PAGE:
Author: MSI (Marketing Research for Industry)
Review date: 03/12/2023
No of pages: 0
Year of publication:
The German market for electronic security systems, researched by MSI Marketing Research for Industry.
The German market for electronic security systems, researched by MSI Marketing Research for Industry, has much in common with the UK – but significant differences, too. Whereas the UK security industry has had to battle against the cries of ‘Big Brother’, security managers might at least consider that Big Brother was a fictional figure. In Germany, there is indeed a strong wish for the security systems that bring the order that many ordinary Germans, and German big business, craves; however, besides the terrible memory of the Third Reich, the eastern part of Germany until 1990 was living in a police state that used surveillance in the name of socialism. In Western Germany, the 1949 Grundgesetz (Basic Law) was careful to set out the citizens’ liberties, to turn away from a too-strong state. The German data protection act (Bundes-datenschutzgesetz) places strict rules on storage and use of data, which restricts the development of CCTV to an unknown extent. Just to make it more complicated, each Land (region) has its own criteria. Germany then is more like the USA than the UK in the slow take-up of public space CCTV. As MSI report: ‘The use of CCTV equipment in public places, such as city centres, is still a relatively small sector in Germany.’ The total of public space CCTV systems in 1999 was estimated at 30,000, including petrol stations and supermarkets. Mobile surveillance is used against football hooligans (just as great a problem in Germany as the UK) and at major trade fairs. However, Dresden and Leipzig – ironically, cities in the former Communist East Germany – are the only cities to have even tested video surveillance of their city centres. The Social Democrat Schroder administration may change this reluctance to have public sector CCTV.
Germany however does suffer from the same high reported crime, and what is more violent crime (and higher unreported crime) as the UK, though as in the UK the statistics suggest crime is flattening out. Between 1996 and 2000, the German market for electronic security systems rose by 221 per cent, with CCTV the strongest growth sector (though from a small base, as we have seen). MSI expect the German market to grow at a somewhat slower rate, by some 17 per cent between 2001 and 2005. A decline in the construction market is expected, especially in the already depressed former East Germany, which could hit sales of intruder alarms, central monitoring stations and access control systems. A few large manufacturers – such as Siemens, Bosch and plettac – distributing their own products rule the market. Also to be considered is the Verband der Sachversicherer (VdS, the association of major German insurance firms) that have much power in the high-value residential market, and the commercial sector. The VdS tests security equipment, publishes guidelines and issues certificates to those firms and for those products that meet the VdS’s standards. MSI says: ‘The vast majority of electronic security systems sold in Germany are VdS approved.’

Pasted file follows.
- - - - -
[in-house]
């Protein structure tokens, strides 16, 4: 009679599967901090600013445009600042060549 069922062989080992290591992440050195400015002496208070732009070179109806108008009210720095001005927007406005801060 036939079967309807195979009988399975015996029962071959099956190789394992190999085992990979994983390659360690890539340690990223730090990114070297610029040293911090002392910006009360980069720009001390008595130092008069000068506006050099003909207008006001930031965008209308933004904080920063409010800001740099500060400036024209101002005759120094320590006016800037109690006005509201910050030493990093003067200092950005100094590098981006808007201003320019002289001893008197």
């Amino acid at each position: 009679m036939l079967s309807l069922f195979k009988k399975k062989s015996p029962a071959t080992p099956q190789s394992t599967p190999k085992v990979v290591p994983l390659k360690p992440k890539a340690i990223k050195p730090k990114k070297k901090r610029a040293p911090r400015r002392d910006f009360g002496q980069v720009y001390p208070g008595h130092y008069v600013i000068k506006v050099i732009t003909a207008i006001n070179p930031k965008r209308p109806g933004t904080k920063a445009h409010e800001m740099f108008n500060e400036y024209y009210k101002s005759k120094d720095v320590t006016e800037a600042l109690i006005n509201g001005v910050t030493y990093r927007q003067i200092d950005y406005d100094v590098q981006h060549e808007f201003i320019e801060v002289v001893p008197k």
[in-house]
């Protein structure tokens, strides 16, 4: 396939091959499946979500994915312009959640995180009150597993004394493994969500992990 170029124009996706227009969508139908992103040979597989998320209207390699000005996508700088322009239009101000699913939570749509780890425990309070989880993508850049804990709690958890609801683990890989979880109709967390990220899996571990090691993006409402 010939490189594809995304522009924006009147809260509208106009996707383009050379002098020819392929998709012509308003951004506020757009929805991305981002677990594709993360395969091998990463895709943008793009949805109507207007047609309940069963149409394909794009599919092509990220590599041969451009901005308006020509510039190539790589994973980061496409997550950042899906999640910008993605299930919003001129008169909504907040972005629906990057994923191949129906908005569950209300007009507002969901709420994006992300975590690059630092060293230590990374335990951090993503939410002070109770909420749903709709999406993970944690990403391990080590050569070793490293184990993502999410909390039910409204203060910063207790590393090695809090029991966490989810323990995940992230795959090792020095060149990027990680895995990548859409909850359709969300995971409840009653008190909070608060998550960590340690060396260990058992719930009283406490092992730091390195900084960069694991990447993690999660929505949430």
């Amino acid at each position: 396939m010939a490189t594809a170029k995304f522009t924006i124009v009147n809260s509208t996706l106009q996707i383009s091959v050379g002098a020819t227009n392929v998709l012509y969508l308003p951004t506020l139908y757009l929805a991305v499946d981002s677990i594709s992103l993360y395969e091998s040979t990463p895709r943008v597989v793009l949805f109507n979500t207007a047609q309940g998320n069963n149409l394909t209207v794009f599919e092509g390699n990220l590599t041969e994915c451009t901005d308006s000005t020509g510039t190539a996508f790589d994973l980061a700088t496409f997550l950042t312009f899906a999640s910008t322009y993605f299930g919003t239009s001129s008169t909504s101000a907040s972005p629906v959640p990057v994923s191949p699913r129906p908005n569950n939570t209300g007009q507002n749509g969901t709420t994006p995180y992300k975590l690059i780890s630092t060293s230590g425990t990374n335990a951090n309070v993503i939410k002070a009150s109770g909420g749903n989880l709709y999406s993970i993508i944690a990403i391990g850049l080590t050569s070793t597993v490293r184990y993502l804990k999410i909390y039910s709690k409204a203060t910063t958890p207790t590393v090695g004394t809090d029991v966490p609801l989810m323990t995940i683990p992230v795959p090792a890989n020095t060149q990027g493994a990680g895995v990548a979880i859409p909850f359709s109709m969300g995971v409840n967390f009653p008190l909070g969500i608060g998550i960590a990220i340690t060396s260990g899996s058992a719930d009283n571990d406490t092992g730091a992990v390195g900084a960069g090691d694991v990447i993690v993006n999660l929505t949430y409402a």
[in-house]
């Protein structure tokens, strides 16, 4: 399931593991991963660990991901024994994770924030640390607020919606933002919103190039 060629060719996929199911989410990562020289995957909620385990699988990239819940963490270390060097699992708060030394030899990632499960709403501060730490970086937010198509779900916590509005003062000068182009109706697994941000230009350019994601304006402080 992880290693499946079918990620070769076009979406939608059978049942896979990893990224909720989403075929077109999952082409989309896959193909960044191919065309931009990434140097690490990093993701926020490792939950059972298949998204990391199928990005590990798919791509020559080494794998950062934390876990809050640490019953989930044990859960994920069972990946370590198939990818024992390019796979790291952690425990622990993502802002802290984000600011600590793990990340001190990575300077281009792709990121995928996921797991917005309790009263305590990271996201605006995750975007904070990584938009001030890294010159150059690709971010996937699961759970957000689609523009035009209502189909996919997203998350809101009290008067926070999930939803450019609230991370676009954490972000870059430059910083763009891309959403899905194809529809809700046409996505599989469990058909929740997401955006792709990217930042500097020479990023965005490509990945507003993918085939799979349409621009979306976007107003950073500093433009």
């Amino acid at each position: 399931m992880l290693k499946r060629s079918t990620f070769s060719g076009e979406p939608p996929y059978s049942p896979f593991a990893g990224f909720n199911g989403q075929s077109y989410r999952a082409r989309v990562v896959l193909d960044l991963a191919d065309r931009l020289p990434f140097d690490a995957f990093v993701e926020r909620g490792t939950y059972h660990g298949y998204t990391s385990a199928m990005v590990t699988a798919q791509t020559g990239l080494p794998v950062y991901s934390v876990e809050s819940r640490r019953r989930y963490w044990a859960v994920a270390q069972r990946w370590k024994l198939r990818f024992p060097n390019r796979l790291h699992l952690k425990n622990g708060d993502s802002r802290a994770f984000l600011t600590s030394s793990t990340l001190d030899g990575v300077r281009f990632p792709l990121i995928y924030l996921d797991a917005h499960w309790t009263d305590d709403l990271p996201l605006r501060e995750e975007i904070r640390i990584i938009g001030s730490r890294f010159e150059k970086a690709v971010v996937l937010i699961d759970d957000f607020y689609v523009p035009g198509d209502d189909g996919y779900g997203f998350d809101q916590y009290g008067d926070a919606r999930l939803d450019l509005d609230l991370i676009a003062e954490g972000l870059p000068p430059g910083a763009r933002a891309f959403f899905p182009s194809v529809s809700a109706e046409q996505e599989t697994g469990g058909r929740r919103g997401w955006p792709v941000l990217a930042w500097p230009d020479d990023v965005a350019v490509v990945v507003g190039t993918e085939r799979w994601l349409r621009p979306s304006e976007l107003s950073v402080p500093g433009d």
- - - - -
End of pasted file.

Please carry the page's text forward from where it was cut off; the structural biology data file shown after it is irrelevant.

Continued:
Germany like the UK suffered from false alarms in the alarm sector. As in the UK, improved technology, more use of a combination of systems (such as intruder alarms and CCTV), and better control procedures by the central monitoring stations, are helping to drive down false alarm rates. CCTV was the fastest growing sector in the later 1990s, growing by a high of 18 per cent in 1998, and eight per cent in 2000, with a split 70-30 of colour and monochrome cameras. The commercial sector (such as retailers) is described as the largest user of CCTV, followed by the government. As for access control, proximity cards are becoming more popular, as are biometric systems, in the UK as in Germany used for the highest security requirements, such as banks and pharmaceutical industries. The VdS sets out guidelines to cover access control systems, and the Federal Office for IT Security also sets out requirements. Because of the VdS restrictions, most intruder alarms, for instance, are sold and installed by installers; so are a majority of CCTV systems. Most access control systems, however, are sold directly from manufacturer to end user.
MSI forecast the following growths in the electronic security markets from 2001 to 2005 – by three per cent in 2001, four per cent in 2002, five per cent in 2003, and four per cent in 2004 and 2005. The forecast is that CCTV will remain the strongest growth sector, growing 45 per cent over the five years to 2005, while the intruder alarms market will be ‘subdued’, rising only by six per cent in the five years to 2005, because of the ‘mature’ state of the market – sales of software will be an exception. The access control market will increase, it is forecast, by 13 per cent in the five years to 2005. MSI suggest less need for time management systems – given the possibility of employees inputting their time management data over the company intranet or even the internet – or, more German companies are not strictly controlling working hours but relying on employer-employee trust.<br><br>
– Electronic Security Systems: Germany, a February 2001 report by MSI Marketing Research for Industry. For details of price ring MSI on 01244 681457, write to Viscount House, River Lane, Saltney, Chester CH4 8RH.